You may have heard about the influence of sea surface temperatures (SSTs) in the tropical Pacific Ocean on Australia’s climate and how forecasts of the El Niño–Southern Oscillation (ENSO) help to give warnings of flood, drought and bushfire risk in Australia months in advance… but what about the tropical Indian Ocean?
Tag Archive: Andrea Taschetto
As part of CLEX’s engagement with the agricultural sector, Chief Investigators Ailie Gallant and Andrea Taschetto presented an overview of some of the Centre’s relevant research interests to the monthly meeting of the Forewarned is Forearmed Community of Practice (FWFACoP) group in June 2021.
The Weather and Climate Interactions Research Program is now bedded down, and work is beginning apace. We have also started to see our researchers bring their expertise to a range of stakeholders, peer networks, and the broader community.
In this study, CLEX researchers and colleagues showed that the North Atlantic sea-surface temperature response to ENSO is nonlinear with respect to the strength of the sea-surface temperature forcing in the tropical Pacific.
The "WCRP-CLIVAR Workshop on Climate Interactions among the Tropical Basins" was held online on February 24-26, 2021. It was the first workshop organised by the CLIVAR Tropical Basin Interaction group, with logistic assistance from the US CLIVAR Project Office and UCAR, as well as financial support from NOAA and NSF.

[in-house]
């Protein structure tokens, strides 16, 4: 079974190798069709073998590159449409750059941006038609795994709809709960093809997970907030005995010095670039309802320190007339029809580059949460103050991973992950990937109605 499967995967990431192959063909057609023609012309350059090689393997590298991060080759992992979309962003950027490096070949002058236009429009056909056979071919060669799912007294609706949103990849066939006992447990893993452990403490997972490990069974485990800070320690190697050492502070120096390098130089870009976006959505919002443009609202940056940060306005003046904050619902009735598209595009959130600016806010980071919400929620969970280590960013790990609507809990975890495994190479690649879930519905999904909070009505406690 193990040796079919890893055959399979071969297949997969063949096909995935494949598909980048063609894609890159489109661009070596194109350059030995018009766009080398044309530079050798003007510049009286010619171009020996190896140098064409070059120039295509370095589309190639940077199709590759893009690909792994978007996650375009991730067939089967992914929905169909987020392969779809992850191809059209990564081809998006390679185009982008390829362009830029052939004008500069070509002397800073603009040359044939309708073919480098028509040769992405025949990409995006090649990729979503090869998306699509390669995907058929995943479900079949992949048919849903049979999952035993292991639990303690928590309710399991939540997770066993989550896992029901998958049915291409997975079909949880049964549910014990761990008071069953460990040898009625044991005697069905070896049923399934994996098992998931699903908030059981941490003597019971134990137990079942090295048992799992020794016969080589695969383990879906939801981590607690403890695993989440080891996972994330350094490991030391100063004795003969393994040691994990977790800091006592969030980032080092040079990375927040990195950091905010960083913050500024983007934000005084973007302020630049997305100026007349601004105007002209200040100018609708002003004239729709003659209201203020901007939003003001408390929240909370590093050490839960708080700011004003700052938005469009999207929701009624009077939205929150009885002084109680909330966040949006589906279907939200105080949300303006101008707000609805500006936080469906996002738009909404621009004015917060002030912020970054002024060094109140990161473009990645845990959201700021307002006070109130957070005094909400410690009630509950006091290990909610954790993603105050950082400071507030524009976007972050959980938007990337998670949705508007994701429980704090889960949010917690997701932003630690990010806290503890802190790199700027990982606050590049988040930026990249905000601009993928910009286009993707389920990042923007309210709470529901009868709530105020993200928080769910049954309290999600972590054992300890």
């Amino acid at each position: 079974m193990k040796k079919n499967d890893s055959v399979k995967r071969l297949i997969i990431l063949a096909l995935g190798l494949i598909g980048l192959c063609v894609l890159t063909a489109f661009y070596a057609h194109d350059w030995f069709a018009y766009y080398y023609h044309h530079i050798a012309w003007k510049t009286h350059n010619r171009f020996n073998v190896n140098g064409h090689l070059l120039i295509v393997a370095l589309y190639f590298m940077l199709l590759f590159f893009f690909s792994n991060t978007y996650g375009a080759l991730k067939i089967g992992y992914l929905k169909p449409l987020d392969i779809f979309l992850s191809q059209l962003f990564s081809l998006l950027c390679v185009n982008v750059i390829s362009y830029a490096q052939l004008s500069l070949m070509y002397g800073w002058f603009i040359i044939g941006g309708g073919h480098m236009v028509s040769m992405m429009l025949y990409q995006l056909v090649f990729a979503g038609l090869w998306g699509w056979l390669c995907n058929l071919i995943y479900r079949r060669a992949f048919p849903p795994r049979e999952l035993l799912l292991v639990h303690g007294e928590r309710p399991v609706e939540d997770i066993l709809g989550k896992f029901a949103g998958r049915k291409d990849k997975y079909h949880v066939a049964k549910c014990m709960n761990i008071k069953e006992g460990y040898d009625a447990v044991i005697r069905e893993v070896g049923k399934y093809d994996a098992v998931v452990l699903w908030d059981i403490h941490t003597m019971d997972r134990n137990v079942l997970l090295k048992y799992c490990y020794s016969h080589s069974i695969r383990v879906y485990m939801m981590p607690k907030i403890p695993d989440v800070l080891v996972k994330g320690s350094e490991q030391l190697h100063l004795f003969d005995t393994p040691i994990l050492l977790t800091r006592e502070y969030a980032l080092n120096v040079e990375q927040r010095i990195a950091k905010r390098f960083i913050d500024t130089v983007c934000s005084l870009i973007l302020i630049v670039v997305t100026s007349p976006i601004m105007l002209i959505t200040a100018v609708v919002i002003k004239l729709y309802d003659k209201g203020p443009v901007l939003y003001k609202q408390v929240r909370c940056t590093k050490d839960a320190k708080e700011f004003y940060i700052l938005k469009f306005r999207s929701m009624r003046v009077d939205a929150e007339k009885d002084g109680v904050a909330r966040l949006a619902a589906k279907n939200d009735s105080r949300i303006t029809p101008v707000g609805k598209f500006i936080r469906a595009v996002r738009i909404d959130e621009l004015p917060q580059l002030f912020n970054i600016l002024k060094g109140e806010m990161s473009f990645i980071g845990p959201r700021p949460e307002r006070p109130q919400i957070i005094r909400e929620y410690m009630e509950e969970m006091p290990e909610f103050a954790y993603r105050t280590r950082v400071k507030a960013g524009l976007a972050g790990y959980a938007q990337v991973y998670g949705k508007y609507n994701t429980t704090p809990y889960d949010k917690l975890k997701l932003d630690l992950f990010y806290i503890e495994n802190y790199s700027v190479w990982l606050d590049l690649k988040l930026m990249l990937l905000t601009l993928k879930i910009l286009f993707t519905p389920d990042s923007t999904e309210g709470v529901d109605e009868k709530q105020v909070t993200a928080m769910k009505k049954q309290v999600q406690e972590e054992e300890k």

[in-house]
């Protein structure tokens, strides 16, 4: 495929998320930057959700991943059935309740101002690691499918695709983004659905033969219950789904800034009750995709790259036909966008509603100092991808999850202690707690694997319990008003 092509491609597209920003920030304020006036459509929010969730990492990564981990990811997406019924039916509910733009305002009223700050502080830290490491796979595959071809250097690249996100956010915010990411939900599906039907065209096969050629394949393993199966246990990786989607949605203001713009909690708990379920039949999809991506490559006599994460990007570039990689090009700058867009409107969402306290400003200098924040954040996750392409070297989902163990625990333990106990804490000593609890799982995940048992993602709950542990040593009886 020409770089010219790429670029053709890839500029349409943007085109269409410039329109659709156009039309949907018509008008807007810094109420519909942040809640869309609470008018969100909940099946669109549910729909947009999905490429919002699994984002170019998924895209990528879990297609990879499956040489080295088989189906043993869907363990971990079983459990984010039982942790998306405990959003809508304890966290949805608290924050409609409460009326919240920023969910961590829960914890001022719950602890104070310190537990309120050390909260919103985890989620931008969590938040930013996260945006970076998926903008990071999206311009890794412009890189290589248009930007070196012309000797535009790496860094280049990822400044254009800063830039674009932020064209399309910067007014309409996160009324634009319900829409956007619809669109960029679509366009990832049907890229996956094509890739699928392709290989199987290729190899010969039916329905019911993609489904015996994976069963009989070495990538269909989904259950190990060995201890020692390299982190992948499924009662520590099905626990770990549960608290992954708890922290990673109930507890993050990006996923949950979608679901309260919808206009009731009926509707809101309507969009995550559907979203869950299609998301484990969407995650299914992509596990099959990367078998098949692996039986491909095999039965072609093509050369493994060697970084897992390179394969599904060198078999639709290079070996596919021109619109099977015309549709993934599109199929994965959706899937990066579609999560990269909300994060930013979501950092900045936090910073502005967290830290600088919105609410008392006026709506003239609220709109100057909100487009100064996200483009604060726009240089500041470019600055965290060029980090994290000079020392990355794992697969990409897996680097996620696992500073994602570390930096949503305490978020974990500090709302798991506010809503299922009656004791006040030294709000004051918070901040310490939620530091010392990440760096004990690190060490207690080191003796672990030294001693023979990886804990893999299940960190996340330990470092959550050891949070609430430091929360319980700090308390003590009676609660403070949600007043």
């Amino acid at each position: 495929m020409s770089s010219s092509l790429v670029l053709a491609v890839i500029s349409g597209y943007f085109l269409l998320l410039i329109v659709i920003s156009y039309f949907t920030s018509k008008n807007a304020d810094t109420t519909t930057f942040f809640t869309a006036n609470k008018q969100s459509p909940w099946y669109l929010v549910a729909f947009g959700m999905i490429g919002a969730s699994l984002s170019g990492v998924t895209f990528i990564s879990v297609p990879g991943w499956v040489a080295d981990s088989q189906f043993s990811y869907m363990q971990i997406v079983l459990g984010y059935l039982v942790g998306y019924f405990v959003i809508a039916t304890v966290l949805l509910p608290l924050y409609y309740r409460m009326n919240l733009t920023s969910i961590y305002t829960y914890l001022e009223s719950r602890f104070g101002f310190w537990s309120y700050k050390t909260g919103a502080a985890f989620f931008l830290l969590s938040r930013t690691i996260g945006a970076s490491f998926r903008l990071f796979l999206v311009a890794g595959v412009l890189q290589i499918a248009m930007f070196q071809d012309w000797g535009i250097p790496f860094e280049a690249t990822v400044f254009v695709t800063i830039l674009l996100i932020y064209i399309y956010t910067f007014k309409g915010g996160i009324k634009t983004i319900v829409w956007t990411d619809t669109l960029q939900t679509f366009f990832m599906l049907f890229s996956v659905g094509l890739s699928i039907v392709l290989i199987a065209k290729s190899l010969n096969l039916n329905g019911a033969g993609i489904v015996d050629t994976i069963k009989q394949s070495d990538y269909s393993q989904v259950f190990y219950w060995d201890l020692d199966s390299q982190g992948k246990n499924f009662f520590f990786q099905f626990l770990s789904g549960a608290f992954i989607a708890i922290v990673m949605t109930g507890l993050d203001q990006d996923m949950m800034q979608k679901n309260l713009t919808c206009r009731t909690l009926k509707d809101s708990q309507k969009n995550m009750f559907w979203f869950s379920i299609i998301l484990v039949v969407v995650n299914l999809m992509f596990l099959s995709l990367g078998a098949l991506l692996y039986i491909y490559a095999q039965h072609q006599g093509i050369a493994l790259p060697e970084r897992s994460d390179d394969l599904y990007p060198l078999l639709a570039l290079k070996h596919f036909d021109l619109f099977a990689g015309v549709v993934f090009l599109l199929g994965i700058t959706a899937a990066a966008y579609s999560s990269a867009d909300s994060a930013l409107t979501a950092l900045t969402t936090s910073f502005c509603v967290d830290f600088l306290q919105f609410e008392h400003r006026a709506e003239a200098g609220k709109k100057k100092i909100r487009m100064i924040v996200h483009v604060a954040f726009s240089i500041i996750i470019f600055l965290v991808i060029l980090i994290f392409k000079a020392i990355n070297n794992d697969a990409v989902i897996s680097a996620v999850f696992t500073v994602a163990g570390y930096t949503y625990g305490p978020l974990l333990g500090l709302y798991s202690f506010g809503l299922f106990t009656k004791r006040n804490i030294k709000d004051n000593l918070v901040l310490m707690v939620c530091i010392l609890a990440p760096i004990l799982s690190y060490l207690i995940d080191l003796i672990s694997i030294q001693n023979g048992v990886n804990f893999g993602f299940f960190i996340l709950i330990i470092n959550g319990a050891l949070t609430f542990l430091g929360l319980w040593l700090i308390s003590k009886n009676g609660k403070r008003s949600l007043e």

Sanaa Hobeichi and Ian Macadam of the CLEX Knowledge Brokerage team are spearheading Climate Classrooms, a joint project of CLEX and the Monash Climate Change Communication Research Hub (MCCCRH) that aims to raise the profile of climate science in secondary school Science, Technology, Engineering and Mathematics (STEM) subjects.
Climate models project that all circulation features of the South Indian Ocean, including the Leeuwin Current and Undercurrent, North and South East Madagascar Currents, transport through the Mozambique Channel and Agulhas Current are projected to weaken significantly in the last half of the 21st century with unchecked greenhouse gas emissions.
The Climate Variability program has seen an extraordinary amount of activity over the past four months with new arrivals, a clutch of thesis submissions, awards, research voyages and a wealth of research.
The past four months have seen a lot of activity around workshops, the continuing submission of research briefs (which allows us to post about the research on social media), plenty of classic traditional media activity and a new social media account.
In this project we will look at one of the two following questions: Do marine heatwaves occur preferentially in certain seasons, and if so why? Do marine heatwaves produce a consistent response in ocean primary production?